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January 13, 2011

Seventh Circuit affirms 210-month prison sentence for child porn dowloader/purveyor

Ayone who follows closely the discussion and debate over federal child pornography sentencing terms will want to be sure to check out today's work by the Seventh Circuit in US v. Mantanes, No. 10-1590 (7th Cir. Jan. 13, 2011) (available here), which affirms a within-guideline 210-month sentence for a defendant found with a collection of "1,380 images and 141 videos of children engaged in sexually explicit conduct."  There are various interesting aspects of Mantanes, including this discussion of the Second Circuit's work in the Dorvee case:

Mantanes also argues that his sentence was substantively unreasonable.  He urges us to follow the reasoning of the Second Circuit in Dorvee.  But Dorvee is easily distinguishable. In remanding for resentencing in Dorvee, the Second Circuit expressed concern that the sentencing judge assumed that the defendant was likely to assault a child (although he was convicted of a noncontact offense), and that this assumption motivated the sentencing judge to place “unreasonable weight” on the need to protect the public. Dorvee, 616 F.3d at 183.

Although Mantanes was also convicted of a noncontact offense, the judge here did not place unreasonable weight on the need to protect the public from Mantanes; it was just one of the many factors considered at sentencing.  In evaluating this factor, the judge found it telling that Mantanes’ own expert concluded that he was a pedophile with ongoing fantasies.  The judge also received victim impact statements from some of the then-children pictured in the pornographic images traded by Mantanes, as well as a statement from Mantanes’ estranged wife about the on-going damage his behavior has caused her family.

January 13, 2011 at 03:48 PM | Permalink

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Comments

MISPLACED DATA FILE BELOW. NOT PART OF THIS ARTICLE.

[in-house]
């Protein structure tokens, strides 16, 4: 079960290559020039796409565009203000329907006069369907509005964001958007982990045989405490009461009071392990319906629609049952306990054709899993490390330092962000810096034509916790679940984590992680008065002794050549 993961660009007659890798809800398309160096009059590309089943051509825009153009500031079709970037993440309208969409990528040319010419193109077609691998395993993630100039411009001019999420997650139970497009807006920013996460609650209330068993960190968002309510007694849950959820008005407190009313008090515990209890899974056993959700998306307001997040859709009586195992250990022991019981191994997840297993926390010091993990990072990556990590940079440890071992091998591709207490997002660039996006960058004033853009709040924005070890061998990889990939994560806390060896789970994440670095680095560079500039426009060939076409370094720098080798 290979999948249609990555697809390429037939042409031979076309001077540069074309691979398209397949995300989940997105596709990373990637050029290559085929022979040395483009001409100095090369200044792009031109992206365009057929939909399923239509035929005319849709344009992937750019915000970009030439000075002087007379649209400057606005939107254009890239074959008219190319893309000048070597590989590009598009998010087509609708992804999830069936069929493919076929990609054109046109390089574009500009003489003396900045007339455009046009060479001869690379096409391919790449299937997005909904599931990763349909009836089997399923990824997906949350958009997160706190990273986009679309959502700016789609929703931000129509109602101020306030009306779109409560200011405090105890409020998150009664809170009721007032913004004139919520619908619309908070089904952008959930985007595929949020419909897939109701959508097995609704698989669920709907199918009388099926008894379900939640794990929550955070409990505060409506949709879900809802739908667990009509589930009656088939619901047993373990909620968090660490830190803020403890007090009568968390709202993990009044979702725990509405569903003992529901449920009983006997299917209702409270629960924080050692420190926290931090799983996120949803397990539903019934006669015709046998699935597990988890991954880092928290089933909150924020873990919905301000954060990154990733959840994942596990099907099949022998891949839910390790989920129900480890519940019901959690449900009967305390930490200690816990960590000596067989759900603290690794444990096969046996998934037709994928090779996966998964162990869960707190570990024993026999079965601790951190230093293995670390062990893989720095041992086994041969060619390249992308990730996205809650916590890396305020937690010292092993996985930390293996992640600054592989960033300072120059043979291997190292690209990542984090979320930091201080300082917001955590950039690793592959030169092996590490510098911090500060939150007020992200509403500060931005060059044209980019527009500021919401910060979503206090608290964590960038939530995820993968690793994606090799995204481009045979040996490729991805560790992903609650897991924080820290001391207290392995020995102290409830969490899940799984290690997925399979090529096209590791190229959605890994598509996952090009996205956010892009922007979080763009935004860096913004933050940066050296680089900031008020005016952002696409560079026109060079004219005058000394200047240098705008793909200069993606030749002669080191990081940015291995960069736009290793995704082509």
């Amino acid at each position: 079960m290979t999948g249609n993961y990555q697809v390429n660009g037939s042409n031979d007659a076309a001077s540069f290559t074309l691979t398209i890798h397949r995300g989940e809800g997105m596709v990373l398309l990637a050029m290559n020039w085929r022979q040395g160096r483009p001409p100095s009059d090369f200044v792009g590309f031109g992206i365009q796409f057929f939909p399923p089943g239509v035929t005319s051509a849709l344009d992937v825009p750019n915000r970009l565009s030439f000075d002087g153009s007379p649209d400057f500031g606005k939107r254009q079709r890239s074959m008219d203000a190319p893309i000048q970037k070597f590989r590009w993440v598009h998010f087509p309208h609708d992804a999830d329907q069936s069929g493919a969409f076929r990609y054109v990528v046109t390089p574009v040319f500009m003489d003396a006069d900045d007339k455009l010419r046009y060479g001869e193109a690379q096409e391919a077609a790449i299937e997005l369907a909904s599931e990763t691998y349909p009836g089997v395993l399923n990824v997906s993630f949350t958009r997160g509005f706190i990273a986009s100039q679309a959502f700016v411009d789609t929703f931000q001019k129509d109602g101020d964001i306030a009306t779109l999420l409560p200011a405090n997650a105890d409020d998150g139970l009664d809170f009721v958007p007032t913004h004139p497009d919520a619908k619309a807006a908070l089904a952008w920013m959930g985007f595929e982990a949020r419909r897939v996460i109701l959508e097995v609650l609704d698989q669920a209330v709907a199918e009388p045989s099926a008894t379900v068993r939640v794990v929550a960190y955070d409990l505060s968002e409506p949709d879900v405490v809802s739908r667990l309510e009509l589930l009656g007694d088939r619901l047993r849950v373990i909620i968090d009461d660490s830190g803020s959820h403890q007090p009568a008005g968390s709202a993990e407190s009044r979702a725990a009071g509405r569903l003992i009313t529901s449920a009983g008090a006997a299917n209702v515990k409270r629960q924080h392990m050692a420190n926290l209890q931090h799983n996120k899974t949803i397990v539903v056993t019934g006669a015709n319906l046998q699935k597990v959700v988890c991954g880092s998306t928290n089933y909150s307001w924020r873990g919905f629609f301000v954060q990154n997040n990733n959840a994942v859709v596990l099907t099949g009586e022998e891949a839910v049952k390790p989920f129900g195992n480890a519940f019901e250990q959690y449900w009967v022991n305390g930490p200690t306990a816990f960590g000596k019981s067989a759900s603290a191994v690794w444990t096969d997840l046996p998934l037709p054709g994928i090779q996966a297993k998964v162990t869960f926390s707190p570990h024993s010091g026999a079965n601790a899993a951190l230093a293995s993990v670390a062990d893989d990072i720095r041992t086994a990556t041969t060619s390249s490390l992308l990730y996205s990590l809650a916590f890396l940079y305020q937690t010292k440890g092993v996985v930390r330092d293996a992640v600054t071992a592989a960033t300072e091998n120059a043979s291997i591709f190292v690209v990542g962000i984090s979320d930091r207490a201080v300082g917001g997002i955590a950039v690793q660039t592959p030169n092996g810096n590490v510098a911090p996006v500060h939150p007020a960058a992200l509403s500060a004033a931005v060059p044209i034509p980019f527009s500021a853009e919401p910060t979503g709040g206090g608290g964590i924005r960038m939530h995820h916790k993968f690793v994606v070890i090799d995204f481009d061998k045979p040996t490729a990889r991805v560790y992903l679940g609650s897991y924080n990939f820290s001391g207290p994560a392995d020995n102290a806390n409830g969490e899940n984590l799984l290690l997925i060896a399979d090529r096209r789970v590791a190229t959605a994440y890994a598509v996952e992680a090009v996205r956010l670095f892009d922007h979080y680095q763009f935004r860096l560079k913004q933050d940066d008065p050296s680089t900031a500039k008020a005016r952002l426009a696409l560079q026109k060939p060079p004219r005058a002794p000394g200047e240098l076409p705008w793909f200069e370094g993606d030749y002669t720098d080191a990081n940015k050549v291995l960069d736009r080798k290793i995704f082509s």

The panel here engaged in a lazy cop-out on its treatment of Dorvee.

If you were to read this opinion, not having read Dorvee, you would think that the 2d Circuit's discussion on the infirmities of 2G2.2 was almost an after-thought in that opinion. Not so, and this panel is disingenuous in its treatment of Dorvee.

In addressing Dorvee's discussion on the infirmities of 2G2.2, the 7th Circuit panel devotes 1 paragraph. It states: "Whether one agrees or disagrees with the concerns expressed by the Second Circuit, it is ultimately for Congress and the Commission to consider these concerns. Having said that, however, those concerns can certainly be taken into account by district judges when exercising their sentencing discretion under the now advisory guidelines."

How is it that determining whether a particular Guideline (i.e. 2G2.2) produces unreasonable results only a concern for Congress and the Commission when the Circuit Court has an obligation to review for reasonableness? That Court’s abbreviated rationale is nothing short of an abdication of judicial duty.

Posted by: DEJ | Jan 13, 2011 6:36:20 PM

A bit off topic, I do beg your indulgence, however - What investigation, if any , did the "images" , etc. found in this persons possession instigate? Does anyone know...or even care? I just wondered and thought I'd seek information from this forum. Thanks.

Posted by: Tim Rudisill | Jan 14, 2011 11:04:36 AM

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